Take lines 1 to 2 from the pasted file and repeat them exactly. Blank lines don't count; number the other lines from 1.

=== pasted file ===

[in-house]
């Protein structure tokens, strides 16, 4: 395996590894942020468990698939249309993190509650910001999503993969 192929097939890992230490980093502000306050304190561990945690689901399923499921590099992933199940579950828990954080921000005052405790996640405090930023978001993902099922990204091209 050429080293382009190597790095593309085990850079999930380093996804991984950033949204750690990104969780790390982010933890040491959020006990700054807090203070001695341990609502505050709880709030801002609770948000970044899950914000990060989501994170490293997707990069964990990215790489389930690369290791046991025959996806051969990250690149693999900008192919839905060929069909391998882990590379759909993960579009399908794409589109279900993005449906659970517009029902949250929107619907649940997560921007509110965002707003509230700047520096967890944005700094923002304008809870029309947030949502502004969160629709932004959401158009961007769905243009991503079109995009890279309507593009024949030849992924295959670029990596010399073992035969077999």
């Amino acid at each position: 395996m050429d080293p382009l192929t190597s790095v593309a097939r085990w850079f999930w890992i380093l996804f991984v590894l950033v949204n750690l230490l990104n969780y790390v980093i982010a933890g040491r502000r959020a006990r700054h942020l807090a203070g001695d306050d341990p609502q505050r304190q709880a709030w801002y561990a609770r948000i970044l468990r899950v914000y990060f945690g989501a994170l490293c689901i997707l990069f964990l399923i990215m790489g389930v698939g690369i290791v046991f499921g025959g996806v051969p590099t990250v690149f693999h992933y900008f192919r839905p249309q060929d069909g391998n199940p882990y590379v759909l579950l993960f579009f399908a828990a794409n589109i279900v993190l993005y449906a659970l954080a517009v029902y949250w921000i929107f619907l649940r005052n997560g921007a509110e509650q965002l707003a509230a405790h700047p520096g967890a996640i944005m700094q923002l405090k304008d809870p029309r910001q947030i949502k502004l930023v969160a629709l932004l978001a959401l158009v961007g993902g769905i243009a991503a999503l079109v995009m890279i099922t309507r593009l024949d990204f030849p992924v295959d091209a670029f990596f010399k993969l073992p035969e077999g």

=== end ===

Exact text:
[in-house]
């Protein structure tokens, strides 16, 4: 395996590894942020468990698939249309993190509650910001999503993969 192929097939890992230490980093502000306050304190561990945690689901399923499921590099992933199940579950828990954080921000005052405790996640405090930023978001993902099922990204091209 050429080293382009190597790095593309085990850079999930380093996804991984950033949204750690990104969780790390982010933890040491959020006990700054807090203070001695341990609502505050709880709030801002609770948000970044899950914000990060989501994170490293997707990069964990990215790489389930690369290791046991025959996806051969990250690149693999900008192919839905060929069909391998882990590379759909993960579009399908794409589109279900993005449906659970517009029902949250929107619907649940997560921007509110965002707003509230700047520096967890944005700094923002304008809870029309947030949502502004969160629709932004959401158009961007769905243009991503079109995009890279309507593009024949030849992924295959670029990596010399073992035969077999």